A large Sunni Arab fighting force backed by U.S. special operations troops and fighter jets have launched an operation to recapture a key ISIS-held town in northern Syria 20 miles from the border with Turkey, a senior defense official told Fox News on Wednesday.
The official said the U.S. forces would “not be engaged in direct combat” during the operation to reclaim the city of Manbij -- a key access point for the Islamic State to move supplies and foreign fighters into Syria from Turkey.
Eighteen U.S. airstrikes in Manbij in the past 24 hours in Syria have destroyed ISIS headquarters buildings, weapons caches, training areas and six bridges, according to the daily strike report released by the U.S.-led coalition Wednesday morning. An unknown number of ISIS fighters also were killed according to officials familiar with the operation.
The number of U.S.-backed forces participating in the operation is in the “thousands,” but the official refused to disclose their precise size, citing operational security. The official said a small contingent of Kurdish fighters are also part of the ground force, but have pledged to return to their territory in Syria’s northeast following the clearing operation in Manbij, located west of the Euphrates River, historically Arab held territory.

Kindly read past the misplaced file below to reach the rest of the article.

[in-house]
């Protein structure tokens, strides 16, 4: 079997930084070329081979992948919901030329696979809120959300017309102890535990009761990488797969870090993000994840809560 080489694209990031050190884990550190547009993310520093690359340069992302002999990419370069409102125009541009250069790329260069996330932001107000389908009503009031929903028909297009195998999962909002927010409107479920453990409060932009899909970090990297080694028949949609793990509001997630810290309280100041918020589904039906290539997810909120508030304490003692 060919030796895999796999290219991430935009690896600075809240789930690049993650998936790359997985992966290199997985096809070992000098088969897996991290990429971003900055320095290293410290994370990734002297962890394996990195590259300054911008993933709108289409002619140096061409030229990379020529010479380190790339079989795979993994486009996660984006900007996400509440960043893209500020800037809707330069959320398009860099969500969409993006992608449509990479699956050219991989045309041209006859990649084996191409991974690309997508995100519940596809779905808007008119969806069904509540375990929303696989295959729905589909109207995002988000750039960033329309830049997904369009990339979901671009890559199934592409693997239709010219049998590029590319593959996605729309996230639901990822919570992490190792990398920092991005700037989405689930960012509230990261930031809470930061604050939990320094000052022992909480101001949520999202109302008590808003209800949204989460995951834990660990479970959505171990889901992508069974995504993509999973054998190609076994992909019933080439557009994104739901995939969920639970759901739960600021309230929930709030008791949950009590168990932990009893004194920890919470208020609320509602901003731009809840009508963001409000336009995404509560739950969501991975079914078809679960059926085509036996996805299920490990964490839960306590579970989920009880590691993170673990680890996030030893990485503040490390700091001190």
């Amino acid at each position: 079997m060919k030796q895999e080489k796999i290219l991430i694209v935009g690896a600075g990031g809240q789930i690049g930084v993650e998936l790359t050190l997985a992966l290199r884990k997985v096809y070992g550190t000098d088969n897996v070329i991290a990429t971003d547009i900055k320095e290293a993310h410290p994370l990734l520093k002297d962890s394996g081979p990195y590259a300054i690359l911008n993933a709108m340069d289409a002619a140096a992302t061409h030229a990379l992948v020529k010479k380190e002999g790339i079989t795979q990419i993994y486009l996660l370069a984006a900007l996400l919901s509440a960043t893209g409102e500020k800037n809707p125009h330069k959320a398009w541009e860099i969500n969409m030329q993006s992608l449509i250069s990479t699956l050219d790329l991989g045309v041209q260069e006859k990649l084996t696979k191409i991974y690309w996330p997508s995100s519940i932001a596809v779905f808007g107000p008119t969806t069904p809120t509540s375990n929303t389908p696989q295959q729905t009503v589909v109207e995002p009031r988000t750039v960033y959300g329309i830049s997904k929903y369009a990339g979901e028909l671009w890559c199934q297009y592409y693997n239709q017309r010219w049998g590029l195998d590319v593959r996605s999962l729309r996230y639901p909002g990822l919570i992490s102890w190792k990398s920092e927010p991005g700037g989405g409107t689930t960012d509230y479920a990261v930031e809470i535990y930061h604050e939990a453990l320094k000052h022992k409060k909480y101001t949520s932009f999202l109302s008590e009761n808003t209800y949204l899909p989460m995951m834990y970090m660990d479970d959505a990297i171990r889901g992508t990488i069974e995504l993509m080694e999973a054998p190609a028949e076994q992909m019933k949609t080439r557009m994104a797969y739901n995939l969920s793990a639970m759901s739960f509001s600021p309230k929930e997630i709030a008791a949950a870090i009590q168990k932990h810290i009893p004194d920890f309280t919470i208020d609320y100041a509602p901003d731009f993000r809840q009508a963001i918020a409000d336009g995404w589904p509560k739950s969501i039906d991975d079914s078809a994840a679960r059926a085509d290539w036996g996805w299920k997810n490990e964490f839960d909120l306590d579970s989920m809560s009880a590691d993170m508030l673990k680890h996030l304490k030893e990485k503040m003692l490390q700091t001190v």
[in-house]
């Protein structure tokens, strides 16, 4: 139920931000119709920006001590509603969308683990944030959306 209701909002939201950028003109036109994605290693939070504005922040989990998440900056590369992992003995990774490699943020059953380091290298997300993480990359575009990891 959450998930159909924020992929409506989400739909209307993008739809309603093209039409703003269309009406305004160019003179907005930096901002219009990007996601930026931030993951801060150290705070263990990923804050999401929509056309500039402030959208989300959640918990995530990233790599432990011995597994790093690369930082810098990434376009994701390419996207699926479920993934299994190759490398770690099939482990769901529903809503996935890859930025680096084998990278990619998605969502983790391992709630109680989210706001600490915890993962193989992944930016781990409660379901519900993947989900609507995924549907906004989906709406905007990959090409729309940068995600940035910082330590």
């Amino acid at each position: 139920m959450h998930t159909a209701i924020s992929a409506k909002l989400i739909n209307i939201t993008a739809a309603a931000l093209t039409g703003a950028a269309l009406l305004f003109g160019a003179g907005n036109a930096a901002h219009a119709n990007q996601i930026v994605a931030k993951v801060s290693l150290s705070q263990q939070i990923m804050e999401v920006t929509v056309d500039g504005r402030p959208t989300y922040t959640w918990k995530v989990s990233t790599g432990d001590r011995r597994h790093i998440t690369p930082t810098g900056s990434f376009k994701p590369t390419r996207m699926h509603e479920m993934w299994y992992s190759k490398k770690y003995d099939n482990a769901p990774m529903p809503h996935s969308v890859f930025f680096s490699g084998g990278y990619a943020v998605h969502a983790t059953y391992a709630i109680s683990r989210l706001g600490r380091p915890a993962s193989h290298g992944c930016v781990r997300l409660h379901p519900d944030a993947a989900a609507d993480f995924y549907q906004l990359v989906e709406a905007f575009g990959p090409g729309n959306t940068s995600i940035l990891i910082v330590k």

The official acknowledged it was important to show NATO-ally Turkey that Arabs would take the lead in the operation. Turkey considers the Kurdish fighters known as the YPG a terrorist group, an extension of the Kurdistan Workers Party or PKK in Iraq. The United States and Turkey consider the PKK a terrorist organization, which has fought a guerrilla war against Turkey since the mid-80s killing tens of thousands of Turks.
The YPG has been a key ally for the U.S. military on the ground in Syria in the fight against ISIS. In January, YPG fighters captured Kobani, a Syrian city on the border with Turkey.
The State Department says the YPG is a separate entity from the PKK, despite historical links between the two groups. The YPG has roots in Marxist ideology and pledges allegiance to the PKK’s jailed leader Abdullah Öcalan.
Last week, photos published by AFP of U.S. special operations forces in Syria wearing patches of the YPG surfaced on the Internet, drawing outrage from Turkish officials.
Col. Steve Warren, a Baghdad-based spokesman for the U.S. military said Friday that U.S. forces wearing the YPG patches was “inappropriate” and that corrective action had been taken.
In February, the YPG opened its first foreign bureau in Moscow.
Over the weekend, an American commando was wounded in Syria north of the ISIS de-facto headquarters of Raqqa in a rocket or mortar attack, the first time the Pentagon has acknowledged a U.S. service member had been hurt inside Syria.
In a separate ISIS attack near Irbil in neighboring Iraq, another U.S. special operator was wounded last weekend as well, according to a Pentagon spokesman. He said Tuesday both ISIS attacks against the U.S. special operations troops did not involve “active combat.”
The Obama administration has gone to great lengths to avoid calling the deployment of some 5,000 U.S. troops to Iraq and nearly 300 to Syria as a “combat” deployment, stressing an advisory role to local forces away from the front lines.